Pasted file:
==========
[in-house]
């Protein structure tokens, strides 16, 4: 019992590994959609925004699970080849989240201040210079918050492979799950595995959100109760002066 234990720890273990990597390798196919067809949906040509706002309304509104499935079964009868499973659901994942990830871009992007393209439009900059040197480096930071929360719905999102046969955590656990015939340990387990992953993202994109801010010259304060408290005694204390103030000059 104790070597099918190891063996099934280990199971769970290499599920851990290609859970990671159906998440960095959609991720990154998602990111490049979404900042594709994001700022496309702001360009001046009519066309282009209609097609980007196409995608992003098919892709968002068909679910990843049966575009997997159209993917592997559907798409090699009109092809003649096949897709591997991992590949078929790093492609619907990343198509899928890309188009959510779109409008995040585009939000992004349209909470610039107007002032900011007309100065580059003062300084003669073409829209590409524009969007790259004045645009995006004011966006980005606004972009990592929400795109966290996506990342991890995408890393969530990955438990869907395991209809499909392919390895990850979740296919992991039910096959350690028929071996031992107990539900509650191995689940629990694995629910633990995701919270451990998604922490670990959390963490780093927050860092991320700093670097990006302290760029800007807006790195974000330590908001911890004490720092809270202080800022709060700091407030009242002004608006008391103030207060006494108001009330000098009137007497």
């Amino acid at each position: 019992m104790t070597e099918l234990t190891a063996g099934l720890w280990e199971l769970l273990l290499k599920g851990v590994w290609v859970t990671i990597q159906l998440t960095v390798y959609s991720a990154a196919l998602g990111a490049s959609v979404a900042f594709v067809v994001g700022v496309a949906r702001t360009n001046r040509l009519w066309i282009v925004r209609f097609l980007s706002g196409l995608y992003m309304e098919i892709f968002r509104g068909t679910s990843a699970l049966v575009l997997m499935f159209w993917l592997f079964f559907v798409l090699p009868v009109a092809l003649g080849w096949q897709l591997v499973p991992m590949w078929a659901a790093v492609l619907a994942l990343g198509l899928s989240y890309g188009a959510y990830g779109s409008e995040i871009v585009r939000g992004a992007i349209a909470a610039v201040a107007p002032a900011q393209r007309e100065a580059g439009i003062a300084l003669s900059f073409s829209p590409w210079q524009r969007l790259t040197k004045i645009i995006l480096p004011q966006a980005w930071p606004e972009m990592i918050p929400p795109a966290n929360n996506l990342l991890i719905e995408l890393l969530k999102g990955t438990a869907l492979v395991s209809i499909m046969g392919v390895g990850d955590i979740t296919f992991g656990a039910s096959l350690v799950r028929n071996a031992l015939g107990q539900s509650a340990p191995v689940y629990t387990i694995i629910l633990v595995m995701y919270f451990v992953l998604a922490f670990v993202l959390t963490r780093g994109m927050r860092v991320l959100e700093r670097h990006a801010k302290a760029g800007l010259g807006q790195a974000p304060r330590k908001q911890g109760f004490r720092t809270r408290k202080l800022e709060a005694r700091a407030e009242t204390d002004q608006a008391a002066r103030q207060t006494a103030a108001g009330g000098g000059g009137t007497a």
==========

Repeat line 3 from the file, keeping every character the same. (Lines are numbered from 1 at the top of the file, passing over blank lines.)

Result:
């Amino acid at each position: 019992m104790t070597e099918l234990t190891a063996g099934l720890w280990e199971l769970l273990l290499k599920g851990v590994w290609v859970t990671i990597q159906l998440t960095v390798y959609s991720a990154a196919l998602g990111a490049s959609v979404a900042f594709v067809v994001g700022v496309a949906r702001t360009n001046r040509l009519w066309i282009v925004r209609f097609l980007s706002g196409l995608y992003m309304e098919i892709f968002r509104g068909t679910s990843a699970l049966v575009l997997m499935f159209w993917l592997f079964f559907v798409l090699p009868v009109a092809l003649g080849w096949q897709l591997v499973p991992m590949w078929a659901a790093v492609l619907a994942l990343g198509l899928s989240y890309g188009a959510y990830g779109s409008e995040i871009v585009r939000g992004a992007i349209a909470a610039v201040a107007p002032a900011q393209r007309e100065a580059g439009i003062a300084l003669s900059f073409s829209p590409w210079q524009r969007l790259t040197k004045i645009i995006l480096p004011q966006a980005w930071p606004e972009m990592i918050p929400p795109a966290n929360n996506l990342l991890i719905e995408l890393l969530k999102g990955t438990a869907l492979v395991s209809i499909m046969g392919v390895g990850d955590i979740t296919f992991g656990a039910s096959l350690v799950r028929n071996a031992l015939g107990q539900s509650a340990p191995v689940y629990t387990i694995i629910l633990v595995m995701y919270f451990v992953l998604a922490f670990v993202l959390t963490r780093g994109m927050r860092v991320l959100e700093r670097h990006a801010k302290a760029g800007l010259g807006q790195a974000p304060r330590k908001q911890g109760f004490r720092t809270r408290k202080l800022e709060a005694r700091a407030e009242t204390d002004q608006a008391a002066r103030q207060t006494a103030a108001g009330g000098g000059g009137t007497a």